Magazine article National Defense

Special Operators List Equipment Needs

Magazine article National Defense

Special Operators List Equipment Needs

Article excerpt

* When two dozen Navy SEALs stormed Osama bin Laden's Abbottabad, Pakistan compound in May 2011, each was wearing a $65,000, state-of-the-art set of night-vision goggles unavailable to any other fighting force.

It is one of many examples of how U.S. special operators have access to the most technologically advanced weapons and gear on the market. Still, they are always looking for improvements.

Special Operations Command constantly solicits industry for technologies that improve upon existing gear or that can perform a desired function that is beyond the reach of current equipment.

Lisa Sanders, SOCOM's science and technology chief in May ran down a wish list of gadgets and capabilities at the Special Operations Forces Industry Conference in Tampa, Fla.

Topping the list are lighter and more flexible body armor, advanced night-vision goggles and portable infrared sensors. Operators also need improved forensic devices to gather information from "sensitive sites" in the field, and biometric tools that can identify combatants that hide among civilian populations.

Through broad agency announcements (BAA), the directorate is able to gain access to off-the-shelf technologies and engineering breakthroughs.

The directorate hosts an experimentation event three times a year to allow industry, academia and other government agencies to see how certain technologies work in an operational environment.

The latest BAA, which called for proposals for a tactical assault light operator suit (TALOS), was released the day of Sanders' SOFIC speech and has drawn proposals from industry and government agencies.

The suit is seen as an infantry uniform that can provide enhanced strength and improved ballistic protection while preserving the wearer's fluid movement. Using wide-area networking and sensors attached to their bodies, operators will have more situational awareness of the action around them and of their own vital signs.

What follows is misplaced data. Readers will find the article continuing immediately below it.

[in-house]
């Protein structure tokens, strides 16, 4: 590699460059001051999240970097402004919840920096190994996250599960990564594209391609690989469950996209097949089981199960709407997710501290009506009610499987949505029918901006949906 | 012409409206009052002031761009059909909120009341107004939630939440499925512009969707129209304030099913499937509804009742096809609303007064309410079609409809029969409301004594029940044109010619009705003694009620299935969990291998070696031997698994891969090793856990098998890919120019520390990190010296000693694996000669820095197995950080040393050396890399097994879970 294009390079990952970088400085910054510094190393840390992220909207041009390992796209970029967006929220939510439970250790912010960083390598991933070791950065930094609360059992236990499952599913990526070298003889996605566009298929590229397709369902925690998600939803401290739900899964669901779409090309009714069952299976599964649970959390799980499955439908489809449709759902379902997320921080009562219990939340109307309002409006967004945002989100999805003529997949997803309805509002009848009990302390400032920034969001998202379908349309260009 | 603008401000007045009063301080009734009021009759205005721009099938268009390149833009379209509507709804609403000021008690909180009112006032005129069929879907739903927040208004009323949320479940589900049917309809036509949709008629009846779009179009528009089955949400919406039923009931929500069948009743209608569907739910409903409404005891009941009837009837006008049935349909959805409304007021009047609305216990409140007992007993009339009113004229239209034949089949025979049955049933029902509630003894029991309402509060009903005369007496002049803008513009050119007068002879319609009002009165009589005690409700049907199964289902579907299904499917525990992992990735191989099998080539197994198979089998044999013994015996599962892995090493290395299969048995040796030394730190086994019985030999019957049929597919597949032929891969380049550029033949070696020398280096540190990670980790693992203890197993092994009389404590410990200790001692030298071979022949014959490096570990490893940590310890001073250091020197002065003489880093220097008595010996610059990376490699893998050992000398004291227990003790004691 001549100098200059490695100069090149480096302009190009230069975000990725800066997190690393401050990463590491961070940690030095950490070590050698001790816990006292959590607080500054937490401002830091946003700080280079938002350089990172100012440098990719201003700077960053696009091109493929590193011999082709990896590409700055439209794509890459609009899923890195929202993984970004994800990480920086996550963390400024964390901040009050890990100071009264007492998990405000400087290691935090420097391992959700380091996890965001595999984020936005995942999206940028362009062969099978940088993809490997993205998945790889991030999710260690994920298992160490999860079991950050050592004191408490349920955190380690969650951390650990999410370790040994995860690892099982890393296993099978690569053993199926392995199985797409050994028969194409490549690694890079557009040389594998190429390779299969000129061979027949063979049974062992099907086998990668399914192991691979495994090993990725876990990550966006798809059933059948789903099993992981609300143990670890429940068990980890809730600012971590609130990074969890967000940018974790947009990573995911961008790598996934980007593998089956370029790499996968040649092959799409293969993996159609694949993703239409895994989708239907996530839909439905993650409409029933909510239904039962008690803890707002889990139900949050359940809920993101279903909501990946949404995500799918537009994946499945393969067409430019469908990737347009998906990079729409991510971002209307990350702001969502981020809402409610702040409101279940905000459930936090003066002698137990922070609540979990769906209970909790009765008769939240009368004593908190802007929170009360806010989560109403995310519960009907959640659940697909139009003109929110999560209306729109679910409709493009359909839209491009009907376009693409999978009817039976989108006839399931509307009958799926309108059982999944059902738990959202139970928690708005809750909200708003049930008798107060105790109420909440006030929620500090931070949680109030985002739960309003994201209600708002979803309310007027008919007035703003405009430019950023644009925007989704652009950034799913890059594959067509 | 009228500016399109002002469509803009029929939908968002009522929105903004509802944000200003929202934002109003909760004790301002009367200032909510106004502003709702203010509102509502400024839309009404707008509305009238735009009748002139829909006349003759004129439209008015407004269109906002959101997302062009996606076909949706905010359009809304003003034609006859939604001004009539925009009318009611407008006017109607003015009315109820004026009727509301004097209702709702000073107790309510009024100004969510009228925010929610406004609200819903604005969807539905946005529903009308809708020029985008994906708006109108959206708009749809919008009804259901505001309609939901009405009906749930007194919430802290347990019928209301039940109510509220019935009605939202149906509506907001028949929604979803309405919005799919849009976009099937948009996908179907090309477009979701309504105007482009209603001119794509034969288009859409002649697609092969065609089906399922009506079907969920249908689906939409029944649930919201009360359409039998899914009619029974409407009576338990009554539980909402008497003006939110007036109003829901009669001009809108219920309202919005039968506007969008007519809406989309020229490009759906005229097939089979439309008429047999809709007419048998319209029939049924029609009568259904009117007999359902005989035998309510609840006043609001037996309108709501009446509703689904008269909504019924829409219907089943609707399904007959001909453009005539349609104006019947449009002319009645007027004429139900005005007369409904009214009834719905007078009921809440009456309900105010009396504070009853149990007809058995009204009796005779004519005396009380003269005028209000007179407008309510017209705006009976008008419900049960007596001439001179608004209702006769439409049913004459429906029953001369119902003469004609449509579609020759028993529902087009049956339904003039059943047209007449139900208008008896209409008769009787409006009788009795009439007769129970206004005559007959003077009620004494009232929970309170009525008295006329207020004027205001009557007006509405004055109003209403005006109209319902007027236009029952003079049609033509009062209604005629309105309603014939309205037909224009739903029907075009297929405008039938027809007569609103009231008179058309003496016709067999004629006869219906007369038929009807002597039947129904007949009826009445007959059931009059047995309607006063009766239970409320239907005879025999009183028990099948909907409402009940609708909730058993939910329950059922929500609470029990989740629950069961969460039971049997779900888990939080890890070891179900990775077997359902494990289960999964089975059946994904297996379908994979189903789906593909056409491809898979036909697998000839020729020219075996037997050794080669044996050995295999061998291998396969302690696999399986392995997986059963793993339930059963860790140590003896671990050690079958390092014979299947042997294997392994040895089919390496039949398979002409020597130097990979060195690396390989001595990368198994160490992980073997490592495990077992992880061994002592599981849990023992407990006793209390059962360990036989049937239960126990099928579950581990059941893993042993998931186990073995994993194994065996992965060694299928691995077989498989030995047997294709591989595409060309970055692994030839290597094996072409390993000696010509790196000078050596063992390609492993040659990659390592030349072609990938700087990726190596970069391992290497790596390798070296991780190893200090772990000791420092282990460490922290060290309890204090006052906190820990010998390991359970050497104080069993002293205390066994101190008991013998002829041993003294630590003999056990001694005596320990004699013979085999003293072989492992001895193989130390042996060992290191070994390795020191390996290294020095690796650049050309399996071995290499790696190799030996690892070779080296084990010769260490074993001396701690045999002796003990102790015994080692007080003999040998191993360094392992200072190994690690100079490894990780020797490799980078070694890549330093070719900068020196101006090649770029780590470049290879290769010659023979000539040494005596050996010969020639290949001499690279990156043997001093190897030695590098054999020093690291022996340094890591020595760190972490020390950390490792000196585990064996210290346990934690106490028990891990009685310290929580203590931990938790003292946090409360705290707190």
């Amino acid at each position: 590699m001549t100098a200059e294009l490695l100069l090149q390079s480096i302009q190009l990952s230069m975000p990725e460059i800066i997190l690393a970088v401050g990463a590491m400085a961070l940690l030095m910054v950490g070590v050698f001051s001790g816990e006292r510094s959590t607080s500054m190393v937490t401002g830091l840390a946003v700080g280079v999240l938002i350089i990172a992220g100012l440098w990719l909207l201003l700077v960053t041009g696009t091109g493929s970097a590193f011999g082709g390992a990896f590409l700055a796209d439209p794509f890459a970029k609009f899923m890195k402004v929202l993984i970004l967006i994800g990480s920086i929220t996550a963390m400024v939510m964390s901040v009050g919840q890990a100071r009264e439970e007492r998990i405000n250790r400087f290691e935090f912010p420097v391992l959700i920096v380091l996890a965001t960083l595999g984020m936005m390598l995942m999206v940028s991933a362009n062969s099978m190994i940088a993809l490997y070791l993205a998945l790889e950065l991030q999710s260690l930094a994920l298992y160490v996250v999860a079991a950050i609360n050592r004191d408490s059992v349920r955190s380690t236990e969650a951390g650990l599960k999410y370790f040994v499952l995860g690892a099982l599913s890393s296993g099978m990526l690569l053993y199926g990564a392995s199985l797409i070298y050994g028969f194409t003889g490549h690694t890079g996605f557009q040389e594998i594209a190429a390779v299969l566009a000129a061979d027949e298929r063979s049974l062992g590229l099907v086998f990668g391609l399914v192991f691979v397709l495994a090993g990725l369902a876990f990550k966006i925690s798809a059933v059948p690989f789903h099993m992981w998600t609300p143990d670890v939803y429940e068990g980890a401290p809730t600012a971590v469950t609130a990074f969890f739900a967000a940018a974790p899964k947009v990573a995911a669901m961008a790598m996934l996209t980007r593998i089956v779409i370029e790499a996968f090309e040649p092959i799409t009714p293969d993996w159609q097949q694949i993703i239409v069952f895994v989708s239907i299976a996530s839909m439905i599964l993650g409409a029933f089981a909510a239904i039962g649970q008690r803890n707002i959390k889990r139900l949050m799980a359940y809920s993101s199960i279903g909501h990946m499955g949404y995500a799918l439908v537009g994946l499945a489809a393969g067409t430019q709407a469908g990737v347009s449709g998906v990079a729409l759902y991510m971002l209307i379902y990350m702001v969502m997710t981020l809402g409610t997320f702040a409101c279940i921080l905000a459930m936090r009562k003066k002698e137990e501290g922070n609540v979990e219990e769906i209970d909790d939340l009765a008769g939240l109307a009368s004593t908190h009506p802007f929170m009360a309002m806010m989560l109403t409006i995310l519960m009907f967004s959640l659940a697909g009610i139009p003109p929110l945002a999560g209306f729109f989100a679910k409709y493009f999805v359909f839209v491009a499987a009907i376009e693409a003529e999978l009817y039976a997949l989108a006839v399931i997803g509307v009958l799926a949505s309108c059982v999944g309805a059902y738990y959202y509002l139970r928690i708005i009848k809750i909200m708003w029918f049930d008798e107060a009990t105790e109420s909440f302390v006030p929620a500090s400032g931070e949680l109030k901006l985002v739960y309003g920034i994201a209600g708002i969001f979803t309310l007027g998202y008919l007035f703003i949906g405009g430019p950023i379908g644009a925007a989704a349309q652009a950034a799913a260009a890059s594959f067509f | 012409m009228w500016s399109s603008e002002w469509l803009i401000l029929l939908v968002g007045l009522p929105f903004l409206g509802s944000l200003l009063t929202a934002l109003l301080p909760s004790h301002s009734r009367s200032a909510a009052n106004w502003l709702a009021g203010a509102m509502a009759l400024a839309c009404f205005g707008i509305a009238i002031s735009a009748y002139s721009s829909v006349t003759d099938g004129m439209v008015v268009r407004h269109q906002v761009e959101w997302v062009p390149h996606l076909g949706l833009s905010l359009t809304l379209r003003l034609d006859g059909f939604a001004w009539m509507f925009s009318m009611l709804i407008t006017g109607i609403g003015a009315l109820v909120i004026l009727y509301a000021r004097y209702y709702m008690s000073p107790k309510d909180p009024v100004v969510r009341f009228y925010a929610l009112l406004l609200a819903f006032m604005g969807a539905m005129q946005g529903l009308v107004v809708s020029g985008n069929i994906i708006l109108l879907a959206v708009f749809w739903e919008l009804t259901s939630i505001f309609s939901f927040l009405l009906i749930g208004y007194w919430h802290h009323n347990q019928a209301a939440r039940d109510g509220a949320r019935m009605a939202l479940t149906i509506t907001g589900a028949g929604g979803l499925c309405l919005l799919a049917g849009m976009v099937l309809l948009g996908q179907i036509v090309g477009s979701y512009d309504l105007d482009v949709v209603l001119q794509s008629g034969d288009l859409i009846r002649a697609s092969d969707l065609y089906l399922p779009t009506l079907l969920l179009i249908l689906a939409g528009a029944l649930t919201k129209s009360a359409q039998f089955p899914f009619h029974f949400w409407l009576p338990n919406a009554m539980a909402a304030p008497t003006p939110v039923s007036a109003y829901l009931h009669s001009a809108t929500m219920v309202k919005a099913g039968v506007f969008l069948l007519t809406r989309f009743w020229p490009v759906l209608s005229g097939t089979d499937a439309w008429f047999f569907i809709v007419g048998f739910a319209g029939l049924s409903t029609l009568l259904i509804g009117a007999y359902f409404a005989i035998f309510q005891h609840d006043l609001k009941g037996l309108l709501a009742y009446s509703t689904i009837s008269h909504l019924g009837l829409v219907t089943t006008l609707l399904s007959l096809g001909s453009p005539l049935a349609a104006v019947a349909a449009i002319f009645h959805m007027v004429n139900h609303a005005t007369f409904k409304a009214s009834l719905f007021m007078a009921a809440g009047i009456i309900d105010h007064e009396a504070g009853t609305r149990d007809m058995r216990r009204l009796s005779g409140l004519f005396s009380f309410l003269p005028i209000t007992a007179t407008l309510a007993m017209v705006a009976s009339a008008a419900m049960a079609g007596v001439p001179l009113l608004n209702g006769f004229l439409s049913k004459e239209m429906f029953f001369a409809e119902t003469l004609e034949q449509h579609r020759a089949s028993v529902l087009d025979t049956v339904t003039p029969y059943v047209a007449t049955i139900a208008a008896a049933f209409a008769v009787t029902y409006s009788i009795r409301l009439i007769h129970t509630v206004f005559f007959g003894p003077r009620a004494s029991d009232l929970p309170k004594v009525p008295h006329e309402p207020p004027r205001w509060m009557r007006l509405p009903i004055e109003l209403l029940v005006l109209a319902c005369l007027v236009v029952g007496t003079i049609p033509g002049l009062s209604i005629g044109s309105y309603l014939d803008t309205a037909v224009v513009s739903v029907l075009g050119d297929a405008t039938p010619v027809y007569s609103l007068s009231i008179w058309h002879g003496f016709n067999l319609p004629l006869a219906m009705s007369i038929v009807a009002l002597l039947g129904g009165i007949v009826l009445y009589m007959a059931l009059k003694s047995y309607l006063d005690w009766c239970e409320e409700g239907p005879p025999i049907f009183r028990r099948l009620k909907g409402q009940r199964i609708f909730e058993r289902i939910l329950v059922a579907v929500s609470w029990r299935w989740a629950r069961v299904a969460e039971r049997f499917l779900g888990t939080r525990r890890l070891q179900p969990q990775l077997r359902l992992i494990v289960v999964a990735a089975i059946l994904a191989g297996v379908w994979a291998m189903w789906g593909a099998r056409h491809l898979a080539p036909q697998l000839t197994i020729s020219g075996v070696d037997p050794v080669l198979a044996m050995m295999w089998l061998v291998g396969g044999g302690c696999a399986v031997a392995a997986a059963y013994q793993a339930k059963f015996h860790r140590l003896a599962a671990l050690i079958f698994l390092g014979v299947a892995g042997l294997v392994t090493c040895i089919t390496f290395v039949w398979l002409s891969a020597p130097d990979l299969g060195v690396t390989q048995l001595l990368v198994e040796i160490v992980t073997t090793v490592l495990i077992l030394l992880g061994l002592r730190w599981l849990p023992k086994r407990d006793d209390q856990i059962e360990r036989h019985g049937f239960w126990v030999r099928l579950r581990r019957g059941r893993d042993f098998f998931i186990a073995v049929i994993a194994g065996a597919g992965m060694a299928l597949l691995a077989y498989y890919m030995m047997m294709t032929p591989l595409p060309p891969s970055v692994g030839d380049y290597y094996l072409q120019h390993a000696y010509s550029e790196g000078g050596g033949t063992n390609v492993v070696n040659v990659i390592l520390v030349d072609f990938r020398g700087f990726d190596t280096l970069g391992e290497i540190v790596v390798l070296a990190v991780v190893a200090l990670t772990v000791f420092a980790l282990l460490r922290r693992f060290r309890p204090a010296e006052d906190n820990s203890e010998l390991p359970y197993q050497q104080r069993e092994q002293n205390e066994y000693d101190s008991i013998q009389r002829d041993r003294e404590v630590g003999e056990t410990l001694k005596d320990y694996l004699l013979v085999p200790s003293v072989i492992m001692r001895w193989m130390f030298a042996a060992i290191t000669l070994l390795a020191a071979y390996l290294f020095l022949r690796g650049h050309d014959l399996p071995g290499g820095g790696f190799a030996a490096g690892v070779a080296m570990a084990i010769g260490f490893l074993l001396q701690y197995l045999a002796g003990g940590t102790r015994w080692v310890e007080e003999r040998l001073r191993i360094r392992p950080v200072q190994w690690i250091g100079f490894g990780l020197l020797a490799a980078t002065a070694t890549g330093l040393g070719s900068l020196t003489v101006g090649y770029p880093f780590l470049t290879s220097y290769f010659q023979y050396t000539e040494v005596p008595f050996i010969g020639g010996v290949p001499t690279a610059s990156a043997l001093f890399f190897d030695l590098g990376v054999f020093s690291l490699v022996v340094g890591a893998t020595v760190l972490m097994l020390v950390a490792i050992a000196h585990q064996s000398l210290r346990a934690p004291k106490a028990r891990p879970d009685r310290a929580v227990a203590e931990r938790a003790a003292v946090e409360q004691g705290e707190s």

SOCOM has no patience for drawn-out development programs. Only gear that is ready for fielding is given serious consideration, Sanders and other SOF officials said. The idea behind the BAAs and subsequent technical experimentation events is to find out what is on the market, identify items that work for SOF and field them in as little time as possible.

Participants had to submit a summary of their proposal describing how each would achieve the desired characteristics with current and emerging technologies--just two weeks after the BAA was issued. Demonstrations are scheduled for early July at MacDill Air Force Base, Fla. Envisioned as a hybrid of body armor and battle uniform, the initial TALOS capability should be ready within a year, and SOCOM would like to field the suit within three years.

Sanders described four main areas in which SOCOM wants to advance its technological capabilities: Comprehensive signature management to conceal the purpose and origin of communication signals in the field; human performance, which includes gear like the TALOS suit and lethal and non-lethal weapons; weapons and gear for use in anti-access, area denial situations; and improvement of battlespace awareness to include biometric devices and other portable sensors.

SOCOM also wants to improve what it calls "small-unit dominance"--allowing a handful of operators to infiltrate a contested environment and, through a combination of technology and training, have the capabilities of a much larger force. …

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